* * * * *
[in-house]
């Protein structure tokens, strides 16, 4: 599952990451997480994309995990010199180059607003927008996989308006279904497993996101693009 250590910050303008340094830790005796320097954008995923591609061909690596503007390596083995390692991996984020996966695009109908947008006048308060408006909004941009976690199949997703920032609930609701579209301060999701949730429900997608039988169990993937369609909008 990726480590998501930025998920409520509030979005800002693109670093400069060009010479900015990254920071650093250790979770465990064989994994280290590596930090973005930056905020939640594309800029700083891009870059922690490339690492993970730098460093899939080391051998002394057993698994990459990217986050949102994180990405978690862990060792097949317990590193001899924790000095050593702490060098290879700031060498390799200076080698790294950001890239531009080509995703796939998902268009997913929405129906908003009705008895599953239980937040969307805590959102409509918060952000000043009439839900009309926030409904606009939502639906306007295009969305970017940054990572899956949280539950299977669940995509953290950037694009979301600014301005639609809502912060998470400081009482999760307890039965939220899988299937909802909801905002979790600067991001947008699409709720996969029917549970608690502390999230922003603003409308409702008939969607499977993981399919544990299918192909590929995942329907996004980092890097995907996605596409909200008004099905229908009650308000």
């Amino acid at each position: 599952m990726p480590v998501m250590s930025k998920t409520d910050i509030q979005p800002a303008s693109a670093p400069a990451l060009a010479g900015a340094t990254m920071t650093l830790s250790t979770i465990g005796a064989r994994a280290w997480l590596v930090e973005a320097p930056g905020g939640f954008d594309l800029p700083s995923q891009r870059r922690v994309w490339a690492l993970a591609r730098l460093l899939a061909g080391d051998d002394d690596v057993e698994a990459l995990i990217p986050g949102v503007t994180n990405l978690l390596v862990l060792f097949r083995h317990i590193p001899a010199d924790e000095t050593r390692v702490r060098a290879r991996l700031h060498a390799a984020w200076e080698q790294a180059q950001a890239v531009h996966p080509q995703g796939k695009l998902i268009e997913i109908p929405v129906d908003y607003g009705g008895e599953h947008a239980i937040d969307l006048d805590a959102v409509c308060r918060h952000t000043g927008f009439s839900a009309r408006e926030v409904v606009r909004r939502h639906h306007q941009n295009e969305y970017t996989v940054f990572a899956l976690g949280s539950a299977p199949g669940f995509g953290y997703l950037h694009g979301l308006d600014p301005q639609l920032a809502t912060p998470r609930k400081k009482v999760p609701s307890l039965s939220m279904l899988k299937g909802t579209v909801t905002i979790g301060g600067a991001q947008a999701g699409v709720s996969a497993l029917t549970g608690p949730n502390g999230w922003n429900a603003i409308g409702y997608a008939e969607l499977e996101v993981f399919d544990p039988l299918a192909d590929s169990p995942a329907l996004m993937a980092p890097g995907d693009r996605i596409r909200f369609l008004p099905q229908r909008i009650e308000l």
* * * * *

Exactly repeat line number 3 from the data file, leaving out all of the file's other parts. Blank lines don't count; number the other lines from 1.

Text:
């Amino acid at each position: 599952m990726p480590v998501m250590s930025k998920t409520d910050i509030q979005p800002a303008s693109a670093p400069a990451l060009a010479g900015a340094t990254m920071t650093l830790s250790t979770i465990g005796a064989r994994a280290w997480l590596v930090e973005a320097p930056g905020g939640f954008d594309l800029p700083s995923q891009r870059r922690v994309w490339a690492l993970a591609r730098l460093l899939a061909g080391d051998d002394d690596v057993e698994a990459l995990i990217p986050g949102v503007t994180n990405l978690l390596v862990l060792f097949r083995h317990i590193p001899a010199d924790e000095t050593r390692v702490r060098a290879r991996l700031h060498a390799a984020w200076e080698q790294a180059q950001a890239v531009h996966p080509q995703g796939k695009l998902i268009e997913i109908p929405v129906d908003y607003g009705g008895e599953h947008a239980i937040d969307l006048d805590a959102v409509c308060r918060h952000t000043g927008f009439s839900a009309r408006e926030v409904v606009r909004r939502h639906h306007q941009n295009e969305y970017t996989v940054f990572a899956l976690g949280s539950a299977p199949g669940f995509g953290y997703l950037h694009g979301l308006d600014p301005q639609l920032a809502t912060p998470r609930k400081k009482v999760p609701s307890l039965s939220m279904l899988k299937g909802t579209v909801t905002i979790g301060g600067a991001q947008a999701g699409v709720s996969a497993l029917t549970g608690p949730n502390g999230w922003n429900a603003i409308g409702y997608a008939e969607l499977e996101v993981f399919d544990p039988l299918a192909d590929s169990p995942a329907l996004m993937a980092p890097g995907d693009r996605i596409r909200f369609l008004p099905q229908r909008i009650e308000l």